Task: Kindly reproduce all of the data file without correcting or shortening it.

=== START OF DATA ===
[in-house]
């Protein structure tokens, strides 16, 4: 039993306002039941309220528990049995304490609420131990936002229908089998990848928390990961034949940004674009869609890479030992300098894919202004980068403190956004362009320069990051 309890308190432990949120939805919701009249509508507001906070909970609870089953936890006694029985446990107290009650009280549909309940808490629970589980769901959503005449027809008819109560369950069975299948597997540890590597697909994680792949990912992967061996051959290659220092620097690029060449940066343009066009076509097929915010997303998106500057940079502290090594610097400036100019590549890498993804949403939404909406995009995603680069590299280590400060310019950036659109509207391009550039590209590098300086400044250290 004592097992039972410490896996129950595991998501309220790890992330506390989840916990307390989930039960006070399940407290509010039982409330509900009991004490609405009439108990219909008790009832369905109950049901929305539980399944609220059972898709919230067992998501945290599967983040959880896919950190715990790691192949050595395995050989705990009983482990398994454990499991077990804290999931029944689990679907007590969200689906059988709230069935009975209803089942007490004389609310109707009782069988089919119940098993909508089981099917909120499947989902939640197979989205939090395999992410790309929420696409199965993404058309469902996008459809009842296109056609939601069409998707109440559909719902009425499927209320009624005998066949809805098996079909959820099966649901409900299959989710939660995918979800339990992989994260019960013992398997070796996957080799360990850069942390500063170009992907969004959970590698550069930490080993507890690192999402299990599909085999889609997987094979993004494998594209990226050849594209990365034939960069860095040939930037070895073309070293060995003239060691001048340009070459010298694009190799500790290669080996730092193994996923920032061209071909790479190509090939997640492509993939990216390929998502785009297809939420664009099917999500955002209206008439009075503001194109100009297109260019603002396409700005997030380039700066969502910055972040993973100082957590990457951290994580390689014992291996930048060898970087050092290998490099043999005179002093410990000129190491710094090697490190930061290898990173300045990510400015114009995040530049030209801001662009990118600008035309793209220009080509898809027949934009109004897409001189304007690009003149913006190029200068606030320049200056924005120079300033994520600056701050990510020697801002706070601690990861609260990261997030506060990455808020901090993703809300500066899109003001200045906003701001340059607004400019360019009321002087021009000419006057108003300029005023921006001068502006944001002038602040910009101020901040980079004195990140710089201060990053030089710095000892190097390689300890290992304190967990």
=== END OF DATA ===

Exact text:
[in-house]
């Protein structure tokens, strides 16, 4: 039993306002039941309220528990049995304490609420131990936002229908089998990848928390990961034949940004674009869609890479030992300098894919202004980068403190956004362009320069990051 309890308190432990949120939805919701009249509508507001906070909970609870089953936890006694029985446990107290009650009280549909309940808490629970589980769901959503005449027809008819109560369950069975299948597997540890590597697909994680792949990912992967061996051959290659220092620097690029060449940066343009066009076509097929915010997303998106500057940079502290090594610097400036100019590549890498993804949403939404909406995009995603680069590299280590400060310019950036659109509207391009550039590209590098300086400044250290 004592097992039972410490896996129950595991998501309220790890992330506390989840916990307390989930039960006070399940407290509010039982409330509900009991004490609405009439108990219909008790009832369905109950049901929305539980399944609220059972898709919230067992998501945290599967983040959880896919950190715990790691192949050595395995050989705990009983482990398994454990499991077990804290999931029944689990679907007590969200689906059988709230069935009975209803089942007490004389609310109707009782069988089919119940098993909508089981099917909120499947989902939640197979989205939090395999992410790309929420696409199965993404058309469902996008459809009842296109056609939601069409998707109440559909719902009425499927209320009624005998066949809805098996079909959820099966649901409900299959989710939660995918979800339990992989994260019960013992398997070796996957080799360990850069942390500063170009992907969004959970590698550069930490080993507890690192999402299990599909085999889609997987094979993004494998594209990226050849594209990365034939960069860095040939930037070895073309070293060995003239060691001048340009070459010298694009190799500790290669080996730092193994996923920032061209071909790479190509090939997640492509993939990216390929998502785009297809939420664009099917999500955002209206008439009075503001194109100009297109260019603002396409700005997030380039700066969502910055972040993973100082957590990457951290994580390689014992291996930048060898970087050092290998490099043999005179002093410990000129190491710094090697490190930061290898990173300045990510400015114009995040530049030209801001662009990118600008035309793209220009080509898809027949934009109004897409001189304007690009003149913006190029200068606030320049200056924005120079300033994520600056701050990510020697801002706070601690990861609260990261997030506060990455808020901090993703809300500066899109003001200045906003701001340059607004400019360019009321002087021009000419006057108003300029005023921006001068502006944001002038602040910009101020901040980079004195990140710089201060990053030089710095000892190097390689300890290992304190967990």